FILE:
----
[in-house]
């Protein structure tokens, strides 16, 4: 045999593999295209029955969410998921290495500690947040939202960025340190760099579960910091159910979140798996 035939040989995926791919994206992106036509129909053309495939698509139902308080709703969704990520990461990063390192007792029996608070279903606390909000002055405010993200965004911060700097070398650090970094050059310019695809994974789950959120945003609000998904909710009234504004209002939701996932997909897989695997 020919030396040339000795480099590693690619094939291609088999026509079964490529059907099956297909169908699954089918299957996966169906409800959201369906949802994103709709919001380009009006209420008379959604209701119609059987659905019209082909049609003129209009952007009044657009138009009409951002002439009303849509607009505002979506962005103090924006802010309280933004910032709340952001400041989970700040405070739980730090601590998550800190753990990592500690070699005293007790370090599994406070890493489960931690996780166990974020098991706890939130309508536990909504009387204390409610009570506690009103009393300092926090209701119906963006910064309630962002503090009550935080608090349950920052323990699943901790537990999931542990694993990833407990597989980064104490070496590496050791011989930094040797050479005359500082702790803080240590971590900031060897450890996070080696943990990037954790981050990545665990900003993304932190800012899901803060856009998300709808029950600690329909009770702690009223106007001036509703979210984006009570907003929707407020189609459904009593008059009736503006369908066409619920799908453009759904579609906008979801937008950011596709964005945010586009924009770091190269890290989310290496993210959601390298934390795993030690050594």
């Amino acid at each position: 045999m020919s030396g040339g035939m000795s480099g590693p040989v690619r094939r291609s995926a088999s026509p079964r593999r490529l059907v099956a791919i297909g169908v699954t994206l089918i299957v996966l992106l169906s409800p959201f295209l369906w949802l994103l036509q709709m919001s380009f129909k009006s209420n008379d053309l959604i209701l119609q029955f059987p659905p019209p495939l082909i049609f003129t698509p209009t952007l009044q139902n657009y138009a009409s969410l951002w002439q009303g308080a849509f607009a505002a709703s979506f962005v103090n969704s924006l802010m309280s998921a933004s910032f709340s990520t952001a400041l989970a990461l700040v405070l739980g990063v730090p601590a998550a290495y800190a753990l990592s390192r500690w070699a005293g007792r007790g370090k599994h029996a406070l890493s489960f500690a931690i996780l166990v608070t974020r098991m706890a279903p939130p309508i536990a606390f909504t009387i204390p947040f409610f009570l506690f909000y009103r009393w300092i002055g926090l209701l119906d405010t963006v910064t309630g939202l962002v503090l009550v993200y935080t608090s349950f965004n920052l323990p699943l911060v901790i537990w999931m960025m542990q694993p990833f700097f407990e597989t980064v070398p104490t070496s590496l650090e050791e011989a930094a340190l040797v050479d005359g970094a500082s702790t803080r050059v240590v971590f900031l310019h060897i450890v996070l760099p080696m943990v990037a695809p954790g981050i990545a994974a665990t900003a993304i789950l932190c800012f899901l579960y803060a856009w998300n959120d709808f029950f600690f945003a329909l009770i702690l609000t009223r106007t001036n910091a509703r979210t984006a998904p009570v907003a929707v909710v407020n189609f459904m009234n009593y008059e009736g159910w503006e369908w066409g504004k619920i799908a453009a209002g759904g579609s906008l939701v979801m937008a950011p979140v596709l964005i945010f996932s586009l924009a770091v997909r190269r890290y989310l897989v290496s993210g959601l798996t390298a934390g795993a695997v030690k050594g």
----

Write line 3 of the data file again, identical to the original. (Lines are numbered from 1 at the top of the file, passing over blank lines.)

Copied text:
């Amino acid at each position: 045999m020919s030396g040339g035939m000795s480099g590693p040989v690619r094939r291609s995926a088999s026509p079964r593999r490529l059907v099956a791919i297909g169908v699954t994206l089918i299957v996966l992106l169906s409800p959201f295209l369906w949802l994103l036509q709709m919001s380009f129909k009006s209420n008379d053309l959604i209701l119609q029955f059987p659905p019209p495939l082909i049609f003129t698509p209009t952007l009044q139902n657009y138009a009409s969410l951002w002439q009303g308080a849509f607009a505002a709703s979506f962005v103090n969704s924006l802010m309280s998921a933004s910032f709340s990520t952001a400041l989970a990461l700040v405070l739980g990063v730090p601590a998550a290495y800190a753990l990592s390192r500690w070699a005293g007792r007790g370090k599994h029996a406070l890493s489960f500690a931690i996780l166990v608070t974020r098991m706890a279903p939130p309508i536990a606390f909504t009387i204390p947040f409610f009570l506690f909000y009103r009393w300092i002055g926090l209701l119906d405010t963006v910064t309630g939202l962002v503090l009550v993200y935080t608090s349950f965004n920052l323990p699943l911060v901790i537990w999931m960025m542990q694993p990833f700097f407990e597989t980064v070398p104490t070496s590496l650090e050791e011989a930094a340190l040797v050479d005359g970094a500082s702790t803080r050059v240590v971590f900031l310019h060897i450890v996070l760099p080696m943990v990037a695809p954790g981050i990545a994974a665990t900003a993304i789950l932190c800012f899901l579960y803060a856009w998300n959120d709808f029950f600690f945003a329909l009770i702690l609000t009223r106007t001036n910091a509703r979210t984006a998904p009570v907003a929707v909710v407020n189609f459904m009234n009593y008059e009736g159910w503006e369908w066409g504004k619920i799908a453009a209002g759904g579609s906008l939701v979801m937008a950011p979140v596709l964005i945010f996932s586009l924009a770091v997909r190269r890290y989310l897989v290496s993210g959601l798996t390298a934390g795993a695997v030690k050594g």